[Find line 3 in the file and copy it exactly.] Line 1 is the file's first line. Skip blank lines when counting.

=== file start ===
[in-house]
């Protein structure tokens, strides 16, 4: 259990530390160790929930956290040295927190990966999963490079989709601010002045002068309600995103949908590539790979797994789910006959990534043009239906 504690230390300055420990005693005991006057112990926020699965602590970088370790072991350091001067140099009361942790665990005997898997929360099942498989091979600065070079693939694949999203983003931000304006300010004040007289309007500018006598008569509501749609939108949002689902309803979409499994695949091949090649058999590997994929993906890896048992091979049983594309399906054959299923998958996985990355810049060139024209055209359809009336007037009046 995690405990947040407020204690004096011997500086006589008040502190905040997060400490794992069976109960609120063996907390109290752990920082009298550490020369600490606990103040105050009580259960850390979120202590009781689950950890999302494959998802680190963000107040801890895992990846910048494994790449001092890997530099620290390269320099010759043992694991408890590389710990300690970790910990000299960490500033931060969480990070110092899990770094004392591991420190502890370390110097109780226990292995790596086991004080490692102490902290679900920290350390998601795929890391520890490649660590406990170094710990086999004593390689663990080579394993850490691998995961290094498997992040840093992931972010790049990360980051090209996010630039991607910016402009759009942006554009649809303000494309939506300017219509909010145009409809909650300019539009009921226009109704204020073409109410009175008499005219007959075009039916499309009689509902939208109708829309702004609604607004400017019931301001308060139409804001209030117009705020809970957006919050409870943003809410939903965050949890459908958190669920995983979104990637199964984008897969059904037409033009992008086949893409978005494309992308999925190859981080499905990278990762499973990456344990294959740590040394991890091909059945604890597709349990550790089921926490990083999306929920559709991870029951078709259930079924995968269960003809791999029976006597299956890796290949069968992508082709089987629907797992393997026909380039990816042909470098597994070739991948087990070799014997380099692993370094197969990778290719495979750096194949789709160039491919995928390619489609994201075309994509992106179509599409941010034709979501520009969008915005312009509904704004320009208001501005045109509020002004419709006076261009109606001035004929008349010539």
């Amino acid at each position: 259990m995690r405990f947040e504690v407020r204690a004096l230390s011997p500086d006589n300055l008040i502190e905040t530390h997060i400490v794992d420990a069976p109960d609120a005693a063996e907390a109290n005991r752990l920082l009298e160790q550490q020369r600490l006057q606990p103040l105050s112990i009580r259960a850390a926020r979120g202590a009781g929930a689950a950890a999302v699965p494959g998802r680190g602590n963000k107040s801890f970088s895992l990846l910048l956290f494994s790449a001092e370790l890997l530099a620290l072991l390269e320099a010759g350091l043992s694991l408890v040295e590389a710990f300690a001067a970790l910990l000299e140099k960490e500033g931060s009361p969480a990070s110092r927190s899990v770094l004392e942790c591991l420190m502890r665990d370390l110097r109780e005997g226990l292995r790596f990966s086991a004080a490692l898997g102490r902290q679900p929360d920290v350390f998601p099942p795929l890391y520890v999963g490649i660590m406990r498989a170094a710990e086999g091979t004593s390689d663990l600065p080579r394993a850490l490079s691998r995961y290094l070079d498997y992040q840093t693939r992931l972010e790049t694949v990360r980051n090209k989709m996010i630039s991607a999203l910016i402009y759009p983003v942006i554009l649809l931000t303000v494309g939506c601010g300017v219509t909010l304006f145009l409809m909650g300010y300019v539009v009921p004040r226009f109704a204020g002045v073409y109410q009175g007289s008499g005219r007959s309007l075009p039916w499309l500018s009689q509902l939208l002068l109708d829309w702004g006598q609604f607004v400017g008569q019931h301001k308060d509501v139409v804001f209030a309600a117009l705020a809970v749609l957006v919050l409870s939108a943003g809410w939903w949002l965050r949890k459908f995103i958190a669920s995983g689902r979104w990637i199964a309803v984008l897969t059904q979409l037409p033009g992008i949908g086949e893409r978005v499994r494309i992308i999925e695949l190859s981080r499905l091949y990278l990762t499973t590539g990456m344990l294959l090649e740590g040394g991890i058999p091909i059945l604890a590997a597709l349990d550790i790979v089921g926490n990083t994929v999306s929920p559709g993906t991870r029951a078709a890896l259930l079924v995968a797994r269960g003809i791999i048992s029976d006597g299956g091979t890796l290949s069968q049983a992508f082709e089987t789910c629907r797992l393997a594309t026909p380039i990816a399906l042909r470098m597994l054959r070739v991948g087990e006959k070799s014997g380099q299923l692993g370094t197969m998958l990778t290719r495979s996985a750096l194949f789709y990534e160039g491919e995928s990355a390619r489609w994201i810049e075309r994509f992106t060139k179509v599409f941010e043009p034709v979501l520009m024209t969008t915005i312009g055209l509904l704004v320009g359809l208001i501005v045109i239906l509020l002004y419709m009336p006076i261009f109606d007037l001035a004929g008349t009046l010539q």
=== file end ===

């Amino acid at each position: 259990m995690r405990f947040e504690v407020r204690a004096l230390s011997p500086d006589n300055l008040i502190e905040t530390h997060i400490v794992d420990a069976p109960d609120a005693a063996e907390a109290n005991r752990l920082l009298e160790q550490q020369r600490l006057q606990p103040l105050s112990i009580r259960a850390a926020r979120g202590a009781g929930a689950a950890a999302v699965p494959g998802r680190g602590n963000k107040s801890f970088s895992l990846l910048l956290f494994s790449a001092e370790l890997l530099a620290l072991l390269e320099a010759g350091l043992s694991l408890v040295e590389a710990f300690a001067a970790l910990l000299e140099k960490e500033g931060s009361p969480a990070s110092r927190s899990v770094l004392e942790c591991l420190m502890r665990d370390l110097r109780e005997g226990l292995r790596f990966s086991a004080a490692l898997g102490r902290q679900p929360d920290v350390f998601p099942p795929l890391y520890v999963g490649i660590m406990r498989a170094a710990e086999g091979t004593s390689d663990l600065p080579r394993a850490l490079s691998r995961y290094l070079d498997y992040q840093t693939r992931l972010e790049t694949v990360r980051n090209k989709m996010i630039s991607a999203l910016i402009y759009p983003v942006i554009l649809l931000t303000v494309g939506c601010g300017v219509t909010l304006f145009l409809m909650g300010y300019v539009v009921p004040r226009f109704a204020g002045v073409y109410q009175g007289s008499g005219r007959s309007l075009p039916w499309l500018s009689q509902l939208l002068l109708d829309w702004g006598q609604f607004v400017g008569q019931h301001k308060d509501v139409v804001f209030a309600a117009l705020a809970v749609l957006v919050l409870s939108a943003g809410w939903w949002l965050r949890k459908f995103i958190a669920s995983g689902r979104w990637i199964a309803v984008l897969t059904q979409l037409p033009g992008i949908g086949e893409r978005v499994r494309i992308i999925e695949l190859s981080r499905l091949y990278l990762t499973t590539g990456m344990l294959l090649e740590g040394g991890i058999p091909i059945l604890a590997a597709l349990d550790i790979v089921g926490n990083t994929v999306s929920p559709g993906t991870r029951a078709a890896l259930l079924v995968a797994r269960g003809i791999i048992s029976d006597g299956g091979t890796l290949s069968q049983a992508f082709e089987t789910c629907r797992l393997a594309t026909p380039i990816a399906l042909r470098m597994l054959r070739v991948g087990e006959k070799s014997g380099q299923l692993g370094t197969m998958l990778t290719r495979s996985a750096l194949f789709y990534e160039g491919e995928s990355a390619r489609w994201i810049e075309r994509f992106t060139k179509v599409f941010e043009p034709v979501l520009m024209t969008t915005i312009g055209l509904l704004v320009g359809l208001i501005v045109i239906l509020l002004y419709m009336p006076i261009f109606d007037l001035a004929g008349t009046l010539q």